10 Tips from a Financially-Savvy Teen
A few years ago, teenager Tamara Johnson had no savings and vague plans to attend college. Today she is a freshman at Marquette University, using scholarship dollars for tuition and her personal savings to pay for living expenses.
A financial literacy program — Money Matters: Make It Count created by the Charles Schwab Foundation and taught at Pueblo of Pojoaque Boys & Girls Club — helped Tamara understand and apply the money lessons that her parents had been trying to teach her. Her enthusiasm and grasp of these financial lessons led to her selection as the 2010-2011 National Money Matters Ambassador. More recently, she became the first teen to take the Make Change Count pledge as part of a national campaign sponsored by the Charles Schwab Foundation and the Boys & Girls Clubs of America to make financial literacy more accessible to teens. Through Money Matters and life experiences, here are lessons that Tamara learned.
1. Save money now, because you’ll never know when you’ll need it later.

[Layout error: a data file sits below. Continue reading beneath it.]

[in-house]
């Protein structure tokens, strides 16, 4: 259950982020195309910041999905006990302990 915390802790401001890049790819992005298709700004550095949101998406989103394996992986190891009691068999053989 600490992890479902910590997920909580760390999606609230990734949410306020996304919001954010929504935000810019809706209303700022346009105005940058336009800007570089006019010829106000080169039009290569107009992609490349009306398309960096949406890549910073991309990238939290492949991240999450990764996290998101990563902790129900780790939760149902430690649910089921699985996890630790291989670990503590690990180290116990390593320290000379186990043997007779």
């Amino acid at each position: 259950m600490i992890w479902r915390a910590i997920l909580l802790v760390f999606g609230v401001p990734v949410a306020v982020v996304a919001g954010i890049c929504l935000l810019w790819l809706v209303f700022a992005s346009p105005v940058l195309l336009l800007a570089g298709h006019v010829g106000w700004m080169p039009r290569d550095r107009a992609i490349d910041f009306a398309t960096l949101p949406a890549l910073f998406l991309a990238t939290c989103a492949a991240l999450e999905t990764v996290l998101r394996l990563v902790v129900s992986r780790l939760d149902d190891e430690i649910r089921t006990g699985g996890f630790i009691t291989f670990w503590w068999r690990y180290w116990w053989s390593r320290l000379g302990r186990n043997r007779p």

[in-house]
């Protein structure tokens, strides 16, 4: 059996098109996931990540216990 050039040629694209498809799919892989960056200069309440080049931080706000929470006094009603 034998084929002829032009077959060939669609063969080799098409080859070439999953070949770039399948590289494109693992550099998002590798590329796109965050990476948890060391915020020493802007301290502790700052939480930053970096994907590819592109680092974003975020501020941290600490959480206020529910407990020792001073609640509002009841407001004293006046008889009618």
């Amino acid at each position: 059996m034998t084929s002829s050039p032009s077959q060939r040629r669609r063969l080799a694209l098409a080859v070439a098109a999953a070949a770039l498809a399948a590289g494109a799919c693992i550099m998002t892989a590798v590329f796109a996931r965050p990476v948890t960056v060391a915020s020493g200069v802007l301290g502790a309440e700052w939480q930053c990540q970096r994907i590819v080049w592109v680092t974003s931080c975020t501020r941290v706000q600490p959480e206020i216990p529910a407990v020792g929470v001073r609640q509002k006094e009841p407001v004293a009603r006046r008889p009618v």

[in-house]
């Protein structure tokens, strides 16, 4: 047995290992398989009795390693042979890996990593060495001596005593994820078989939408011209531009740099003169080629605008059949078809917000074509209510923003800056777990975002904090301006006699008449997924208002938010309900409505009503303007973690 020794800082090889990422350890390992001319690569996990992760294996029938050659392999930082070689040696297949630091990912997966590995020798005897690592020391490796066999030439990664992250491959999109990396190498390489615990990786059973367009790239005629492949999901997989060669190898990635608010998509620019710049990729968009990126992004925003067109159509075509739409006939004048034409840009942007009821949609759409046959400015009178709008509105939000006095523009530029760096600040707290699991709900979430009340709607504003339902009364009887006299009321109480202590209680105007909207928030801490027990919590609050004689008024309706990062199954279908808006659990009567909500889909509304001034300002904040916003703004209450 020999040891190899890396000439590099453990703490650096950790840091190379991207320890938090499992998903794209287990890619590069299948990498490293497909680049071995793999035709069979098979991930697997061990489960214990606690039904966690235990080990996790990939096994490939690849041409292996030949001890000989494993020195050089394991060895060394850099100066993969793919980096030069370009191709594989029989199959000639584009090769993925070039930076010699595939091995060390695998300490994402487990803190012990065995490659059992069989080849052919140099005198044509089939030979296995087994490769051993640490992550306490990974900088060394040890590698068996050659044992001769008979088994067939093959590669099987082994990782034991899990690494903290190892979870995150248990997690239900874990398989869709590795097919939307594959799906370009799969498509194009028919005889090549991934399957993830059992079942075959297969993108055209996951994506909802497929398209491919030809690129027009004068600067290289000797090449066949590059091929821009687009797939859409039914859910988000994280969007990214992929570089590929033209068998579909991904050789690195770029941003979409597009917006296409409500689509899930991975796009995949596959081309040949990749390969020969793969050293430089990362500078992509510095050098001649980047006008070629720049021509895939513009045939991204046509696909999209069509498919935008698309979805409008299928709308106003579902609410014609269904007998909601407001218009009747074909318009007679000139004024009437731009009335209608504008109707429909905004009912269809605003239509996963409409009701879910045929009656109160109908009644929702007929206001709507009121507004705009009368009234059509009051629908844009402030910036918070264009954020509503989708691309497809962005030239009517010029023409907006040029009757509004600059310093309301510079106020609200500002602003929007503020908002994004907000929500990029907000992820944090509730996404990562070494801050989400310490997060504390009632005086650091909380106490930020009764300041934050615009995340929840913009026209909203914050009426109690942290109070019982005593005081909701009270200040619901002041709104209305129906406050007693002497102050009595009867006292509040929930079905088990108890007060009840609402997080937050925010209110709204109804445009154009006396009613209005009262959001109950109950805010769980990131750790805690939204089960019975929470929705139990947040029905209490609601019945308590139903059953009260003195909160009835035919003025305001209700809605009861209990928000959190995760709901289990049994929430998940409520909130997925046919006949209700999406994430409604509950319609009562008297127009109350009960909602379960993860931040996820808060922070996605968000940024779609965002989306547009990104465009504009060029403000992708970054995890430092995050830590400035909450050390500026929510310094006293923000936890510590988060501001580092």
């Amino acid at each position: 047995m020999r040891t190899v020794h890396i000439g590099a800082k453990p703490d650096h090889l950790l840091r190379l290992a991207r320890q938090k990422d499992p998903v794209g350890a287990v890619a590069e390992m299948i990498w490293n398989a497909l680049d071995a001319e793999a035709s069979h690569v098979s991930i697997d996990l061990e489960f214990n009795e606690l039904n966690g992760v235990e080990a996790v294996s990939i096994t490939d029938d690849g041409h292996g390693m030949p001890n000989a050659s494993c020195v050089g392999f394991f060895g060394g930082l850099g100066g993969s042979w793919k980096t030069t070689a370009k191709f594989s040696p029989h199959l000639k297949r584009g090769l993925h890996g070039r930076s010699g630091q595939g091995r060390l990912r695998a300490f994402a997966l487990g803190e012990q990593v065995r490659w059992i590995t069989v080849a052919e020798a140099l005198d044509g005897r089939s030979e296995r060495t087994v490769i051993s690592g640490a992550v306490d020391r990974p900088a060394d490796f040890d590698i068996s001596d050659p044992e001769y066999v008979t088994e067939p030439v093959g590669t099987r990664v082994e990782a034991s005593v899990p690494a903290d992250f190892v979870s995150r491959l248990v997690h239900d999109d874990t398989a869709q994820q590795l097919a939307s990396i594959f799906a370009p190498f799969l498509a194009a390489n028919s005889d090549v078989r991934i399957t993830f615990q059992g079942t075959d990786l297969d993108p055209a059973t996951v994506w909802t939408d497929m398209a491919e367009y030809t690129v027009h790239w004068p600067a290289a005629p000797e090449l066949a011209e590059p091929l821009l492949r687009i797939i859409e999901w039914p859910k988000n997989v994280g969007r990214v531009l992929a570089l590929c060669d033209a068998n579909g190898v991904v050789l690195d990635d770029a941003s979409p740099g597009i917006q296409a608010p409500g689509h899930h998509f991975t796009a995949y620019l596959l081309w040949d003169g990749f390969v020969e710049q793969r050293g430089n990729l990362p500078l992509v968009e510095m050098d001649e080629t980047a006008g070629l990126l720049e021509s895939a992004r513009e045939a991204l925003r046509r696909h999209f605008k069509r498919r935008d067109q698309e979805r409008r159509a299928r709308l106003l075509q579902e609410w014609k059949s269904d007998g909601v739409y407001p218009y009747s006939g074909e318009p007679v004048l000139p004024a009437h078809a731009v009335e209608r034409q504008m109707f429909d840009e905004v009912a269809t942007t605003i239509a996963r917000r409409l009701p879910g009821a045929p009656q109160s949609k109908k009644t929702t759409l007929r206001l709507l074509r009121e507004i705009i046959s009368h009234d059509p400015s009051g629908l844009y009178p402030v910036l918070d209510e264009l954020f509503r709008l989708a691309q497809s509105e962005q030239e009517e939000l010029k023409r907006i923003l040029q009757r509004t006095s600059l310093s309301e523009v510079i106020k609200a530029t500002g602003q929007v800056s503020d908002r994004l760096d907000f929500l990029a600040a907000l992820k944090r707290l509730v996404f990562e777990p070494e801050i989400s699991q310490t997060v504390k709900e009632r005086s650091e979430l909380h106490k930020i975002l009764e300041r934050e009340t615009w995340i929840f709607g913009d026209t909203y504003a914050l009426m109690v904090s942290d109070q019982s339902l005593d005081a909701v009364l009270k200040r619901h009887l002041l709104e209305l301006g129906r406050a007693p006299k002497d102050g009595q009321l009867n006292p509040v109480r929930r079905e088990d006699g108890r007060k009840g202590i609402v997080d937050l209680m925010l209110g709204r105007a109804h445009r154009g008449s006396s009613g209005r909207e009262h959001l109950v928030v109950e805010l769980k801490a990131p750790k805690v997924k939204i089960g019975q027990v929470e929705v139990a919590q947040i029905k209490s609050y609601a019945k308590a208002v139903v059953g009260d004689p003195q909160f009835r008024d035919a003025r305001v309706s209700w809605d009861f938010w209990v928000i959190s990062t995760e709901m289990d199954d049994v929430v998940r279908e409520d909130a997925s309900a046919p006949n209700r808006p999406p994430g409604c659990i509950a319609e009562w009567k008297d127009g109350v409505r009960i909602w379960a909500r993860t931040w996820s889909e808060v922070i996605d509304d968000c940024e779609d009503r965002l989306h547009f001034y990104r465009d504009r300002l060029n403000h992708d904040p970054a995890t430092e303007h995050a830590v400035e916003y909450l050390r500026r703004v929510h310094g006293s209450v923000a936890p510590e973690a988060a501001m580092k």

Now that Tamara is in college, she sees that her savings habit formed in high school is worthwhile. She has enough money to buy essentials, such as a warm winter coat, and pay for holiday travel from college in Milwaukee, Wisconsin to her home in Santa Fe, New Mexico. Tamara told me that some of her friends have just a dollar in their bank accounts, having never considered saving for later. They have to call their parents and ask for money. (See also: 7 Important Lessons Frugal Parents Teach Their Children)
2. Apply for scholarships in your junior year. Don’t wait until the second semester of your senior year.
I heard similar advice from Kimberly Stezala, author of Scholarships 101: The Real-World Guide to Getting Cash for College, who spoke with me about private scholarships. Guidance counselors may not encourage this approach, perhaps because they see so many students who have not taken basic steps to begin the college search process. Nevertheless, middle school students as well as high school freshmen, sophomores, and juniors can compete for scholarship monies. Tamara’s early start helped her to win scholarships that cover tuition payments for the next four years.